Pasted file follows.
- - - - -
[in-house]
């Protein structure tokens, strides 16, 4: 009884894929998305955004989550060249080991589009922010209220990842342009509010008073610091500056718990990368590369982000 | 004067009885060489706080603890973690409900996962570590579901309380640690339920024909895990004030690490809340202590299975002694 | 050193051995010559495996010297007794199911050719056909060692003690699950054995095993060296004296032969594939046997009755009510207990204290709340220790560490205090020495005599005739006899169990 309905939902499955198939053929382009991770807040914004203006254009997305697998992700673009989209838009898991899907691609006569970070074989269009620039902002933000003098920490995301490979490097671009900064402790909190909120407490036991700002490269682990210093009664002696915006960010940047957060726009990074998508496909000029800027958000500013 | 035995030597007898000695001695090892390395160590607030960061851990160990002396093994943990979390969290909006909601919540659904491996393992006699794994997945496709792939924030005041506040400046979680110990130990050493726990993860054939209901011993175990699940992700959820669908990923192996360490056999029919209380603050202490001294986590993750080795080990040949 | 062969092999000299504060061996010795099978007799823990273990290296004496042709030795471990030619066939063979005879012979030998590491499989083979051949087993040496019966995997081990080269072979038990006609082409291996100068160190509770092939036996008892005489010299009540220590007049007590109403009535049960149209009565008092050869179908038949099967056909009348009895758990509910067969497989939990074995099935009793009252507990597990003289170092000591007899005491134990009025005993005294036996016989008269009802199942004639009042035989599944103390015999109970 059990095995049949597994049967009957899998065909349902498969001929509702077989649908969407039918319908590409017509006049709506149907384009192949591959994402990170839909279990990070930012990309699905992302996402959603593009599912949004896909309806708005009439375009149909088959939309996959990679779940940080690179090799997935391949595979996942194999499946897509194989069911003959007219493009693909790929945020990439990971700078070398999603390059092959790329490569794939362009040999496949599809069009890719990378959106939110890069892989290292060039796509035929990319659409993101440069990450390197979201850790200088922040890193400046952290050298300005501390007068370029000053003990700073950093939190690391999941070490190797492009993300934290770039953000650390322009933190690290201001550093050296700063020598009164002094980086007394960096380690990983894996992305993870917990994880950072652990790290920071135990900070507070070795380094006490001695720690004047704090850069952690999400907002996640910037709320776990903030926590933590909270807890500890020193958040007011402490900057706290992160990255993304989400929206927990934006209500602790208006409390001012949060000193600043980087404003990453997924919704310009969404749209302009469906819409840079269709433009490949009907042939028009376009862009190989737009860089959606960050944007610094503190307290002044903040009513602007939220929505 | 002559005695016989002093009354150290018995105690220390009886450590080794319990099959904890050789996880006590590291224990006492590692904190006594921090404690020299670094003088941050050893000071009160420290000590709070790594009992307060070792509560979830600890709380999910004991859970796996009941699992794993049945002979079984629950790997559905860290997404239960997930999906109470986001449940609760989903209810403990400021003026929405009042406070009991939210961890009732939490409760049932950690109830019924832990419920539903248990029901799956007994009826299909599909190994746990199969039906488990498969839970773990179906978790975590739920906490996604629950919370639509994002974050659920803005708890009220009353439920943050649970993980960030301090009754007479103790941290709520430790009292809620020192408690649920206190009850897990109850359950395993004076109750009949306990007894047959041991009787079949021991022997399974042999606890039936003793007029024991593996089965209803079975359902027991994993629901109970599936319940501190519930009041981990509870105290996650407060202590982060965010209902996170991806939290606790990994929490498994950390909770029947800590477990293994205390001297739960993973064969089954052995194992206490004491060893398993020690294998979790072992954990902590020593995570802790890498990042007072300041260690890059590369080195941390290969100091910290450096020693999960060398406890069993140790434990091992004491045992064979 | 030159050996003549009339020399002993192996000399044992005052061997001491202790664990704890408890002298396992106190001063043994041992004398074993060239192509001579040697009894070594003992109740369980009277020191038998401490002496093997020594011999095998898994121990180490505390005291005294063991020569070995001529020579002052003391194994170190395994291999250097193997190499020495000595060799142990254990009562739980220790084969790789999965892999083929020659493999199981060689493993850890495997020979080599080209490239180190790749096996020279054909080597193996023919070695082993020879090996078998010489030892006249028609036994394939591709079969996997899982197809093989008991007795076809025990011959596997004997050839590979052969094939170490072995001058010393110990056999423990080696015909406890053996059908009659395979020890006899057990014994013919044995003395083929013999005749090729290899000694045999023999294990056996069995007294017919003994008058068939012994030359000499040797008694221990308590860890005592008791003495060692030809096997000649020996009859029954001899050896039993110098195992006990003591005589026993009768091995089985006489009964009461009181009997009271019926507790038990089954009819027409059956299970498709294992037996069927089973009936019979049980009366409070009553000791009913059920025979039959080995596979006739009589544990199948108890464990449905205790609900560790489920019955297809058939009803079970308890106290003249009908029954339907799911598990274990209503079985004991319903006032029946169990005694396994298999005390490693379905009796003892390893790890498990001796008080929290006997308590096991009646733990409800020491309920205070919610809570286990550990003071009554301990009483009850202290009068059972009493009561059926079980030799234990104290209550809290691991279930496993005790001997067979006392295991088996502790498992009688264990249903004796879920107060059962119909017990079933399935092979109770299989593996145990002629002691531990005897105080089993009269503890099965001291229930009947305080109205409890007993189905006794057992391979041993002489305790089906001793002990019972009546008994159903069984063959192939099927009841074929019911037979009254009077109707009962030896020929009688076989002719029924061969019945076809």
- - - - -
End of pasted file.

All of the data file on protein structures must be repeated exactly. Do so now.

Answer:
[in-house]
């Protein structure tokens, strides 16, 4: 009884894929998305955004989550060249080991589009922010209220990842342009509010008073610091500056718990990368590369982000 | 004067009885060489706080603890973690409900996962570590579901309380640690339920024909895990004030690490809340202590299975002694 | 050193051995010559495996010297007794199911050719056909060692003690699950054995095993060296004296032969594939046997009755009510207990204290709340220790560490205090020495005599005739006899169990 309905939902499955198939053929382009991770807040914004203006254009997305697998992700673009989209838009898991899907691609006569970070074989269009620039902002933000003098920490995301490979490097671009900064402790909190909120407490036991700002490269682990210093009664002696915006960010940047957060726009990074998508496909000029800027958000500013 | 035995030597007898000695001695090892390395160590607030960061851990160990002396093994943990979390969290909006909601919540659904491996393992006699794994997945496709792939924030005041506040400046979680110990130990050493726990993860054939209901011993175990699940992700959820669908990923192996360490056999029919209380603050202490001294986590993750080795080990040949 | 062969092999000299504060061996010795099978007799823990273990290296004496042709030795471990030619066939063979005879012979030998590491499989083979051949087993040496019966995997081990080269072979038990006609082409291996100068160190509770092939036996008892005489010299009540220590007049007590109403009535049960149209009565008092050869179908038949099967056909009348009895758990509910067969497989939990074995099935009793009252507990597990003289170092000591007899005491134990009025005993005294036996016989008269009802199942004639009042035989599944103390015999109970 059990095995049949597994049967009957899998065909349902498969001929509702077989649908969407039918319908590409017509006049709506149907384009192949591959994402990170839909279990990070930012990309699905992302996402959603593009599912949004896909309806708005009439375009149909088959939309996959990679779940940080690179090799997935391949595979996942194999499946897509194989069911003959007219493009693909790929945020990439990971700078070398999603390059092959790329490569794939362009040999496949599809069009890719990378959106939110890069892989290292060039796509035929990319659409993101440069990450390197979201850790200088922040890193400046952290050298300005501390007068370029000053003990700073950093939190690391999941070490190797492009993300934290770039953000650390322009933190690290201001550093050296700063020598009164002094980086007394960096380690990983894996992305993870917990994880950072652990790290920071135990900070507070070795380094006490001695720690004047704090850069952690999400907002996640910037709320776990903030926590933590909270807890500890020193958040007011402490900057706290992160990255993304989400929206927990934006209500602790208006409390001012949060000193600043980087404003990453997924919704310009969404749209302009469906819409840079269709433009490949009907042939028009376009862009190989737009860089959606960050944007610094503190307290002044903040009513602007939220929505 | 002559005695016989002093009354150290018995105690220390009886450590080794319990099959904890050789996880006590590291224990006492590692904190006594921090404690020299670094003088941050050893000071009160420290000590709070790594009992307060070792509560979830600890709380999910004991859970796996009941699992794993049945002979079984629950790997559905860290997404239960997930999906109470986001449940609760989903209810403990400021003026929405009042406070009991939210961890009732939490409760049932950690109830019924832990419920539903248990029901799956007994009826299909599909190994746990199969039906488990498969839970773990179906978790975590739920906490996604629950919370639509994002974050659920803005708890009220009353439920943050649970993980960030301090009754007479103790941290709520430790009292809620020192408690649920206190009850897990109850359950395993004076109750009949306990007894047959041991009787079949021991022997399974042999606890039936003793007029024991593996089965209803079975359902027991994993629901109970599936319940501190519930009041981990509870105290996650407060202590982060965010209902996170991806939290606790990994929490498994950390909770029947800590477990293994205390001297739960993973064969089954052995194992206490004491060893398993020690294998979790072992954990902590020593995570802790890498990042007072300041260690890059590369080195941390290969100091910290450096020693999960060398406890069993140790434990091992004491045992064979 | 030159050996003549009339020399002993192996000399044992005052061997001491202790664990704890408890002298396992106190001063043994041992004398074993060239192509001579040697009894070594003992109740369980009277020191038998401490002496093997020594011999095998898994121990180490505390005291005294063991020569070995001529020579002052003391194994170190395994291999250097193997190499020495000595060799142990254990009562739980220790084969790789999965892999083929020659493999199981060689493993850890495997020979080599080209490239180190790749096996020279054909080597193996023919070695082993020879090996078998010489030892006249028609036994394939591709079969996997899982197809093989008991007795076809025990011959596997004997050839590979052969094939170490072995001058010393110990056999423990080696015909406890053996059908009659395979020890006899057990014994013919044995003395083929013999005749090729290899000694045999023999294990056996069995007294017919003994008058068939012994030359000499040797008694221990308590860890005592008791003495060692030809096997000649020996009859029954001899050896039993110098195992006990003591005589026993009768091995089985006489009964009461009181009997009271019926507790038990089954009819027409059956299970498709294992037996069927089973009936019979049980009366409070009553000791009913059920025979039959080995596979006739009589544990199948108890464990449905205790609900560790489920019955297809058939009803079970308890106290003249009908029954339907799911598990274990209503079985004991319903006032029946169990005694396994298999005390490693379905009796003892390893790890498990001796008080929290006997308590096991009646733990409800020491309920205070919610809570286990550990003071009554301990009483009850202290009068059972009493009561059926079980030799234990104290209550809290691991279930496993005790001997067979006392295991088996502790498992009688264990249903004796879920107060059962119909017990079933399935092979109770299989593996145990002629002691531990005897105080089993009269503890099965001291229930009947305080109205409890007993189905006794057992391979041993002489305790089906001793002990019972009546008994159903069984063959192939099927009841074929019911037979009254009077109707009962030896020929009688076989002719029924061969019945076809």